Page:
Gorizen Sap is Dangerous (brutal botany)

What’s a Gorizen?

The first page of Emolecipation has this: “He’d rather throw himself in the ocean than end up on another gorizen plantation. Gorizen. Now there was a corrupted fruit! One slip of the hand and its poison barbs could kill a man.”

And Scribes’ Descent describes it further: “Two concentric shells and poison sap between them, all protecting the fruit at the center.”

Gorizen may be fictional to the Scribeverse, but we have foods on Earth that feature poisonous defenses. Let’s look at a few.

Cashews (God bless you)

Photo of raw cashews

This may look like a photo of mushrooms, but they are, in fact cashews. That word always makes me think of someone sneezing. The bottom part is the seed–the part we’ve seen at the store. We think of it as a nut, but botanists classify it as a drupe, or a “stone fruit”. The top, yellow part is called the apple, which is also edible and sometimes used to flavor beverages.

The cashew nut armors itself in a shell laced with urushiol oil, the irritant found in poison ivy. To remove this, cashews are usually roasted and sold without the shell. (Roasting is necessary because some of the oil seeps into the nut.)

Because of this careful processing, cashews are more expensive than most other nuts. Today’s machines can crack the shells without breaking the nut, but this used to be done by hand, endangering workers.

After the shell comes the husk, which must be peeled off of each nut by hand. This takes skill, and an experienced worker can process only around 5.5lbs a day. These husks have tannins that can irritate the throat.

Other foods with urushiol are mangoes, pistachios, and ginkgo biloba. If this is starting to sound Plants vs Zombies, read on. There’s more…

Cassava and Friends

Photo of cassava roots

These roots have hydrogen cyanide. Yum. If not prepared properly, they can cause goiter, ataxia, partial paralysis, and even death. Sweet varieties of cassava have under 50mg/kg of hydrogen cyanide, but the bitter varieties can have 400 mg/kg, so the type matters.

Sweet cassava is made safe by peeling and cooking. The bitter kind, however, requires peeling, grating, prolonged soaking, and careful cooking.

Cassava isn’t alone. Raw bitter almonds have glycoside amygdalin. When eaten, it breaks down into moderately harmful levels of hydrogen cyanide, so avoid this type. Sweet almonds have about 1,000 times less amygdalin, making them safer to eat in large quantities. (Sweet almonds are the ones found in grocery stores. This cultivar of almond has had most of the amygdalin bred out of it.)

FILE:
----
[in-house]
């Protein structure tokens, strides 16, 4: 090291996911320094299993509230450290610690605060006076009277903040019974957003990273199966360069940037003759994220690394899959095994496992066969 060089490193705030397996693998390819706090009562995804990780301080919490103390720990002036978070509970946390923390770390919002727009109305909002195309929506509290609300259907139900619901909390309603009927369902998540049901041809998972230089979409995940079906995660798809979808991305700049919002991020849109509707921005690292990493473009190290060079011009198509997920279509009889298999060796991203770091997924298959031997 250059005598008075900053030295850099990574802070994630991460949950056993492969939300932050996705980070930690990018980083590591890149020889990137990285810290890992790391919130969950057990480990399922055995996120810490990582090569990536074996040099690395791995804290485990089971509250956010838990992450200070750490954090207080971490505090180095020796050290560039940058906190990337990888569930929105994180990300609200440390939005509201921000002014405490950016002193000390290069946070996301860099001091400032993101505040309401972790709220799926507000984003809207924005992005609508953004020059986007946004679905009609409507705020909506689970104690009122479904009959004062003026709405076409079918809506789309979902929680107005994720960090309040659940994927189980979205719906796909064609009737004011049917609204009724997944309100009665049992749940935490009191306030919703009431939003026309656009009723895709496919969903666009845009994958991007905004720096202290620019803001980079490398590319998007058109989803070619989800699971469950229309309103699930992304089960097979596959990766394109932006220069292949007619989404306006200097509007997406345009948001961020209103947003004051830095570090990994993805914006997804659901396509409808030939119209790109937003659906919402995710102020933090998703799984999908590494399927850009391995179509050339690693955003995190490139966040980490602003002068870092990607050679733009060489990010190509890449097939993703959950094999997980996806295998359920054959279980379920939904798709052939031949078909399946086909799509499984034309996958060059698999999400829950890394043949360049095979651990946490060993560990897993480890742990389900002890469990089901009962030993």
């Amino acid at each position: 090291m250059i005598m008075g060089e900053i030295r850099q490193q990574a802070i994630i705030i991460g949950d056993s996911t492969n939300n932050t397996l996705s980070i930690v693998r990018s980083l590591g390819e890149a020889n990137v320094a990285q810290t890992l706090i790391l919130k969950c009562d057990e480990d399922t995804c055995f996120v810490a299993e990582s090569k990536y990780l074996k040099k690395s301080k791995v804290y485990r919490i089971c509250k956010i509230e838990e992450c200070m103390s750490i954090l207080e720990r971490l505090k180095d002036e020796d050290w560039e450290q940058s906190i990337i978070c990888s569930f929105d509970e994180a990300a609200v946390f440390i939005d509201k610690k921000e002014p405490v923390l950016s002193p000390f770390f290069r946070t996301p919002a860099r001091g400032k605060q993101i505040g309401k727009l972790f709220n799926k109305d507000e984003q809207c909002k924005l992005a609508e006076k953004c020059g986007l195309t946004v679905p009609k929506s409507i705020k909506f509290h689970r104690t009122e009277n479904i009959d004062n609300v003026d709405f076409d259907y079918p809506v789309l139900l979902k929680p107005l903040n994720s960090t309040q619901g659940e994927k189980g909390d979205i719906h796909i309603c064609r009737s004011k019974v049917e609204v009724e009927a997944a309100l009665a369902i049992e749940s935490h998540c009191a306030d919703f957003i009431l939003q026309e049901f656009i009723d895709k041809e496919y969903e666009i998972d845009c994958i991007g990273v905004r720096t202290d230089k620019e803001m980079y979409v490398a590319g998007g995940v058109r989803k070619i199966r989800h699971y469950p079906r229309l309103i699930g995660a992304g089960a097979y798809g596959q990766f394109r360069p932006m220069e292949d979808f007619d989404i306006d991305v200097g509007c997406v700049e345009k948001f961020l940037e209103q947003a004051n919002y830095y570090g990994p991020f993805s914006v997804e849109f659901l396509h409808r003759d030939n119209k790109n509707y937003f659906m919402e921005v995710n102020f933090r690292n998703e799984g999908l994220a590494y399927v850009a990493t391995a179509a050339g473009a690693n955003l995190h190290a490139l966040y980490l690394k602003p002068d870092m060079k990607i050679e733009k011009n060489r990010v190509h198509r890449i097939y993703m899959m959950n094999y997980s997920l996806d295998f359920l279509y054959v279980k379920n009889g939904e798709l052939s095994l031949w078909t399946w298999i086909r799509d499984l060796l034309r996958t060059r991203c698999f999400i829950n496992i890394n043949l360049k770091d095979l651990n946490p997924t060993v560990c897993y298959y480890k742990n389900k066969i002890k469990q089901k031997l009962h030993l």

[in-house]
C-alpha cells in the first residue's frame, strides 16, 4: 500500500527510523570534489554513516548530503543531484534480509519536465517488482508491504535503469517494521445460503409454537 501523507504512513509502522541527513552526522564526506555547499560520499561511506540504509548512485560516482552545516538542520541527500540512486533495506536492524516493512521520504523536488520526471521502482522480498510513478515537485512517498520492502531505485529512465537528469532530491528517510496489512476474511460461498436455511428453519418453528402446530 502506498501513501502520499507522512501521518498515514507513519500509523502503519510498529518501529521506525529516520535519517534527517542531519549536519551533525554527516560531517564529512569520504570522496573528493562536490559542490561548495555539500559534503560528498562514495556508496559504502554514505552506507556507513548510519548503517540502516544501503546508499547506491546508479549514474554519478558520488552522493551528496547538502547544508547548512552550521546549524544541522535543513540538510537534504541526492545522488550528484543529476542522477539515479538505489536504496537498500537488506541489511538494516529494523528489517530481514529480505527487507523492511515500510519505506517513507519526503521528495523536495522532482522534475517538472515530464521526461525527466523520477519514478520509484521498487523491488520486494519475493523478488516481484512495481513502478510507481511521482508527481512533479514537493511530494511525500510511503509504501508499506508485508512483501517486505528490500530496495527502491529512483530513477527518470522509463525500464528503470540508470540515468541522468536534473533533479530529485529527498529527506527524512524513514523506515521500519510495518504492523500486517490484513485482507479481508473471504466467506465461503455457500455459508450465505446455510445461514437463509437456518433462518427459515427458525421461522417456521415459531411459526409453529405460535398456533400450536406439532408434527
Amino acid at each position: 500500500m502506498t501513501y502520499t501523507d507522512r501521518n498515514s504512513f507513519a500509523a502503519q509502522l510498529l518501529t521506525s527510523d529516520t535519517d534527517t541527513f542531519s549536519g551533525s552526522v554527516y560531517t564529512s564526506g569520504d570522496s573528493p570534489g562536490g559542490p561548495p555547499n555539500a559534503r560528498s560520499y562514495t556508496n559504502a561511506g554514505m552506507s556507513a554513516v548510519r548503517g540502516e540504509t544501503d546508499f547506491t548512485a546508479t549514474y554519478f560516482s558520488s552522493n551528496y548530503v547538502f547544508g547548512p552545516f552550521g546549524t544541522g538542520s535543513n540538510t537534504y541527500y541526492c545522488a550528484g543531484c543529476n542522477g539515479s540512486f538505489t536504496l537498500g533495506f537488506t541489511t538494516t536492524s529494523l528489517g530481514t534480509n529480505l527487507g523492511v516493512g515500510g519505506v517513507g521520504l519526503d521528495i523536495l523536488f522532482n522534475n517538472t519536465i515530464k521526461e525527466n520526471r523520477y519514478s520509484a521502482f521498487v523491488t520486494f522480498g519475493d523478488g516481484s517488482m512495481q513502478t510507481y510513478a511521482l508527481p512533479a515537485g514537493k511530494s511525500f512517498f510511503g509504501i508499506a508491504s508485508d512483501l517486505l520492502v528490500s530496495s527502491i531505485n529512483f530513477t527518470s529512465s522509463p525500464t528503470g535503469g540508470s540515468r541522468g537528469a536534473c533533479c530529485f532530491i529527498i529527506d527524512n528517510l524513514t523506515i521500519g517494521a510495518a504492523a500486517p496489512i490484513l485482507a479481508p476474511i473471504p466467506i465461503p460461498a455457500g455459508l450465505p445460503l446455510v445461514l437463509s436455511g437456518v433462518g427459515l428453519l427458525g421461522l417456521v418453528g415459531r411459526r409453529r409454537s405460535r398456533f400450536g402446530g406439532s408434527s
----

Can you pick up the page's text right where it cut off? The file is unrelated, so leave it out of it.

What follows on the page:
Other plants like lima beans, soy, spinach, and bamboo shoots also have trace amounts of hydrogen cyanide. So do the seeds and pits of fruits like apples, apricots, pears, plums, prunes, cherries, and peaches. Again, not enough to harm you, and those aren’t the parts you eat, anyway.





I hope I haven’t scared you away from the produce aisle. 😂 It seems nature has taught some food how to defend itself without martial arts–though if you catch your carrots doing katas, send me video footage! 

Gorizen, found only in the Scribeverse, is an extreme example of this culinary chemical warfare. It makes cashews and cassava look mild and subdued. But don’t worry–Earth has exotic fruits used in poison darts and an aggressive tree that wants to kill you–all of which I’ll save for another newsletter.

Have you found something in my books you’d like me to break down the science for? Reply to this email and let me know!

Writing update: So far, I’ve totally rewritten the first fifteen chapters of Scribes Emerge, Scribes Series book 3. I’m done judging most of my speech and debate tournaments for the year (at least until May), so I have more time to write and revise. If you see a giant plume of smoke rising from southeast Virginia in the next few months, that would be my brain cooking while I bend words into the right shapes.

See you next month,
Dylan West

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